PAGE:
- Author Avatar: The narrator, Zuckerman, is thought to be a version of Roth himself, though he's actually a very minor character.
- Aww, Look! They Really Do Love Each Other: A non-incestuous father-daughter instance occurs when Swede and Merry reunite for the first time in five years. Despite all the terrible things that happened between them, they cry and hold onto each other and express their love... and then trouble starts again.
- Foreshadowing: Much is made in the movie of the fact that Merry has trouble making friends in her little town, which begs the question where did she come by her radical leftist political ideas and New York friends. She got them from her therapist, who has connection with the radical movement.
- Godwin's Law: During a dinner argument, Lou Levov compares pornography to the Holocaust. Slightly subverted in that he's a traditional Jewish man who lived through WWII (albeit in the United States) and understands how awful Hitler was.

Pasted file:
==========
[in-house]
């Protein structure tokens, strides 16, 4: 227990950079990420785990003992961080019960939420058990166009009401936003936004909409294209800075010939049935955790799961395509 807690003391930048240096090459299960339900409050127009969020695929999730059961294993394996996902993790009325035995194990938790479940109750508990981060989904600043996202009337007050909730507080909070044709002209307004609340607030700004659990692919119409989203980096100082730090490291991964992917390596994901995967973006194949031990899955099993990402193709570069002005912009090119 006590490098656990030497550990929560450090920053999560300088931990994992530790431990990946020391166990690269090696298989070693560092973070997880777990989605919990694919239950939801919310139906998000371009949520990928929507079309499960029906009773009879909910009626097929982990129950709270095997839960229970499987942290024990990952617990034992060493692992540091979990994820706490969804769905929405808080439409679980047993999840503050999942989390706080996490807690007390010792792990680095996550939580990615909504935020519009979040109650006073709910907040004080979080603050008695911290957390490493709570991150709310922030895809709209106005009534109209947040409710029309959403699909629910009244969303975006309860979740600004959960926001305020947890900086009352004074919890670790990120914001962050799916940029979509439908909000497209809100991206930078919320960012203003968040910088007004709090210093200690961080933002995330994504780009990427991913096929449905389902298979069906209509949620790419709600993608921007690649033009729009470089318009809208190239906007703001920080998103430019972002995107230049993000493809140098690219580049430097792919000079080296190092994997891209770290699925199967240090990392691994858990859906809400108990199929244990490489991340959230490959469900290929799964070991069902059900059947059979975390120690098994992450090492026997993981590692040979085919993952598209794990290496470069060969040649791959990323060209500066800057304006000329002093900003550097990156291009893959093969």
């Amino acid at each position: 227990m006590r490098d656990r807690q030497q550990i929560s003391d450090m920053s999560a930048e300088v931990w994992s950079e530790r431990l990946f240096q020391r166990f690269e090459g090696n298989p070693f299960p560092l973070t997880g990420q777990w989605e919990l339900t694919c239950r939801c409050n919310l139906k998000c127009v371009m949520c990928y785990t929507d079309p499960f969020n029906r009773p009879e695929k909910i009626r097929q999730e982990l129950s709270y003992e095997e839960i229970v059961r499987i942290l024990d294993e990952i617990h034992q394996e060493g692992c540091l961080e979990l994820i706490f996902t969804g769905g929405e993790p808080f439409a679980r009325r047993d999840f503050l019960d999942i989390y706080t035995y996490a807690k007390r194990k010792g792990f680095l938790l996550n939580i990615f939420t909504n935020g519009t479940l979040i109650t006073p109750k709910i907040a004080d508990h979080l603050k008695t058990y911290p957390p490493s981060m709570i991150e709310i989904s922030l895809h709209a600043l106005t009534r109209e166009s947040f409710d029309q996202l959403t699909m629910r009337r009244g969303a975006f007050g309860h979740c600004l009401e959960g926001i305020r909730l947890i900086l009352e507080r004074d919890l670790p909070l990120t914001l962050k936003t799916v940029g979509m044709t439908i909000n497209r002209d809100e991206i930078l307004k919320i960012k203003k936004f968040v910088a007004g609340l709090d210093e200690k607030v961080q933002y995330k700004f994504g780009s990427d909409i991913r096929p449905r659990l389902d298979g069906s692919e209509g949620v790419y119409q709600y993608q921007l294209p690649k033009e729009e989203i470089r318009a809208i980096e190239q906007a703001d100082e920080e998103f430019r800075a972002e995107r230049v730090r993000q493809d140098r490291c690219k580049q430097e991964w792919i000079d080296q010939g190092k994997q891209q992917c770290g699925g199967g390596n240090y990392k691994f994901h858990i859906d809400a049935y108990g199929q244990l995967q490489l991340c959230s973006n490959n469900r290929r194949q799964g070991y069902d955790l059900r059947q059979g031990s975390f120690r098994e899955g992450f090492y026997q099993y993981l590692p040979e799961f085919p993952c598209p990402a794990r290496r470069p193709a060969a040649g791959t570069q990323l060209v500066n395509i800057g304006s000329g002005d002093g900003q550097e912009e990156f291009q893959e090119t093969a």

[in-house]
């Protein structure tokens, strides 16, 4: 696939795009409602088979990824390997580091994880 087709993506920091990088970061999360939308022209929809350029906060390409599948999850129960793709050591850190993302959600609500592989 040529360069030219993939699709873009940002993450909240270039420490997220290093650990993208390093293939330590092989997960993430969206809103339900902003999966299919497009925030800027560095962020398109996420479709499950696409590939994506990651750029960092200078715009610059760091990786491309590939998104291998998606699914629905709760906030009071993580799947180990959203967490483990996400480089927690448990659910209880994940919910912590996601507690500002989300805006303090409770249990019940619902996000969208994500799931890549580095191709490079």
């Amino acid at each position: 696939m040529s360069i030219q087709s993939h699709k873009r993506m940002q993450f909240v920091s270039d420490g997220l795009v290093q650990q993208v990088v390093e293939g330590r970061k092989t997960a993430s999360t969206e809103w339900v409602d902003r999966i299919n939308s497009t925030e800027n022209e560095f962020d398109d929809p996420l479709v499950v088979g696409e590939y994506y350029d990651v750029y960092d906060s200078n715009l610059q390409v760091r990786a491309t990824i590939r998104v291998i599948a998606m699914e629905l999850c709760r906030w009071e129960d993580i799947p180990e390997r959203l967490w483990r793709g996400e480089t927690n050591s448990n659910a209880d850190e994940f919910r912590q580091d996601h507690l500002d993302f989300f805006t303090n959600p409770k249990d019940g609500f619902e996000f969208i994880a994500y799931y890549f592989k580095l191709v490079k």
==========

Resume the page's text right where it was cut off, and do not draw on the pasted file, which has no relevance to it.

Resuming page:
- Riddle for the Ages: We never find out just who "Rita Cohen" really was and whether she really knew Merry or not.
- Unreliable Narrator: Nathan Zuckerman (although it is easy to forget that he's the one narrating the story, as he disappears as a character at some point during the 3rd chapter). Having access only to some of the bare facts of the Swede's life, and confronted with his apparent "blankness", Nathan Zuckerman claims concerning his story that he "dreamed a realistic chronicle", and speculates at some point about the objections that the Swede's brother would make.
- Where Did We Go Wrong?: The Swede struggles with this question in the entire book.